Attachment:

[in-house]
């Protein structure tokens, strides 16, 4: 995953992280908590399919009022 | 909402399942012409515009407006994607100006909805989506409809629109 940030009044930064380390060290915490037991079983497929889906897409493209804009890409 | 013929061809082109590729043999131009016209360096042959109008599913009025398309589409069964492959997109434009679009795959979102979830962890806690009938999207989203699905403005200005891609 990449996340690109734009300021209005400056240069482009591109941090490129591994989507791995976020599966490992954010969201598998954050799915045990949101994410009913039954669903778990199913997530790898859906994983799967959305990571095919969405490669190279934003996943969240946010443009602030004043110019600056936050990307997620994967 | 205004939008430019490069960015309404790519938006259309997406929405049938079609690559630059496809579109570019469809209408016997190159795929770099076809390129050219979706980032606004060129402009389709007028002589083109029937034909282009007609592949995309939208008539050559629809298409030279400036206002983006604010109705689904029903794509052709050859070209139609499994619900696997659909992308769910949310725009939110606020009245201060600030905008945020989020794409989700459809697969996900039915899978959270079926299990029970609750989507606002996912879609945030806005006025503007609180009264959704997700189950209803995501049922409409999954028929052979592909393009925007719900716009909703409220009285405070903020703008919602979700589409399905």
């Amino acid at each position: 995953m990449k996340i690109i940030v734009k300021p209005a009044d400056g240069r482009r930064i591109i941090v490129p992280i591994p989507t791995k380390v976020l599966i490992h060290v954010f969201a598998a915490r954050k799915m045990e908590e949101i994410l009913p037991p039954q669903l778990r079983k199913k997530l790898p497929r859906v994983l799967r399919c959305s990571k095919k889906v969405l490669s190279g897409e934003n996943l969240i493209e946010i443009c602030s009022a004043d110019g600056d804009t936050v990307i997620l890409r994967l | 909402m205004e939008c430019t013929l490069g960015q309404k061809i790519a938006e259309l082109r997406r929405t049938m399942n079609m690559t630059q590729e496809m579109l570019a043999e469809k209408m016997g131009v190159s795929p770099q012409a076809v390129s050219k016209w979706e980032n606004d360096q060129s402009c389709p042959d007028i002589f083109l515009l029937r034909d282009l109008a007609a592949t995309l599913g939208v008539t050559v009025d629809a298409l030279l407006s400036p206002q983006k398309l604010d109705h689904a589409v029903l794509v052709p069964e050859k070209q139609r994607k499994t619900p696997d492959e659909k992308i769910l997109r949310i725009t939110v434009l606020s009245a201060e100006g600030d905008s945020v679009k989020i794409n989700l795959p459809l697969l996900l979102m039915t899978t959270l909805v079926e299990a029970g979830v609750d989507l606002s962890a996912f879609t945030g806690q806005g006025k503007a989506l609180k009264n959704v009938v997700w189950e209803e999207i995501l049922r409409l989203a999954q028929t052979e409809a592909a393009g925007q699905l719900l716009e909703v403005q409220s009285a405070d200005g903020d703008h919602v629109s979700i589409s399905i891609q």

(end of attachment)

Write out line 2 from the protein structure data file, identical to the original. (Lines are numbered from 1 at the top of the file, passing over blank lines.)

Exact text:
């Protein structure tokens, strides 16, 4: 995953992280908590399919009022 | 909402399942012409515009407006994607100006909805989506409809629109 940030009044930064380390060290915490037991079983497929889906897409493209804009890409 | 013929061809082109590729043999131009016209360096042959109008599913009025398309589409069964492959997109434009679009795959979102979830962890806690009938999207989203699905403005200005891609 990449996340690109734009300021209005400056240069482009591109941090490129591994989507791995976020599966490992954010969201598998954050799915045990949101994410009913039954669903778990199913997530790898859906994983799967959305990571095919969405490669190279934003996943969240946010443009602030004043110019600056936050990307997620994967 | 205004939008430019490069960015309404790519938006259309997406929405049938079609690559630059496809579109570019469809209408016997190159795929770099076809390129050219979706980032606004060129402009389709007028002589083109029937034909282009007609592949995309939208008539050559629809298409030279400036206002983006604010109705689904029903794509052709050859070209139609499994619900696997659909992308769910949310725009939110606020009245201060600030905008945020989020794409989700459809697969996900039915899978959270079926299990029970609750989507606002996912879609945030806005006025503007609180009264959704997700189950209803995501049922409409999954028929052979592909393009925007719900716009909703409220009285405070903020703008919602979700589409399905």